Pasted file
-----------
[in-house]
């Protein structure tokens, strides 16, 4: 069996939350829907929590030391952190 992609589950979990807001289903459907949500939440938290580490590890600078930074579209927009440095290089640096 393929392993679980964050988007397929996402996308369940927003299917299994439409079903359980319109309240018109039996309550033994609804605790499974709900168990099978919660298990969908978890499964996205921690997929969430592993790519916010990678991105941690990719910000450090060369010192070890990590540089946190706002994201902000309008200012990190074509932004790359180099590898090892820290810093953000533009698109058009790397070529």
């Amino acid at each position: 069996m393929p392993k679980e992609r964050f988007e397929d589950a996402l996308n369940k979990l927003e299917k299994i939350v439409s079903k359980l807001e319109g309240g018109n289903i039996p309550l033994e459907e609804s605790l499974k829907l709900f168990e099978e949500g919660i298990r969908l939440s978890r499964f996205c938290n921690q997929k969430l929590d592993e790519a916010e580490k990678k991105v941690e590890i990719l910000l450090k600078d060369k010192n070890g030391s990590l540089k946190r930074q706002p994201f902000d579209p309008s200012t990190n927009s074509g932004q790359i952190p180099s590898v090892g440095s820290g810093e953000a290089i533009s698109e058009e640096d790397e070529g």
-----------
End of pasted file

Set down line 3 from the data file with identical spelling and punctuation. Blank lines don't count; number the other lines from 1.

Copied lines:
């Amino acid at each position: 069996m393929p392993k679980e992609r964050f988007e397929d589950a996402l996308n369940k979990l927003e299917k299994i939350v439409s079903k359980l807001e319109g309240g018109n289903i039996p309550l033994e459907e609804s605790l499974k829907l709900f168990e099978e949500g919660i298990r969908l939440s978890r499964f996205c938290n921690q997929k969430l929590d592993e790519a916010e580490k990678k991105v941690e590890i990719l910000l450090k600078d060369k010192n070890g030391s990590l540089k946190r930074q706002p994201f902000d579209p309008s200012t990190n927009s074509g932004q790359i952190p180099s590898v090892g440095s820290g810093e953000a290089i533009s698109e058009e640096d790397e070529g």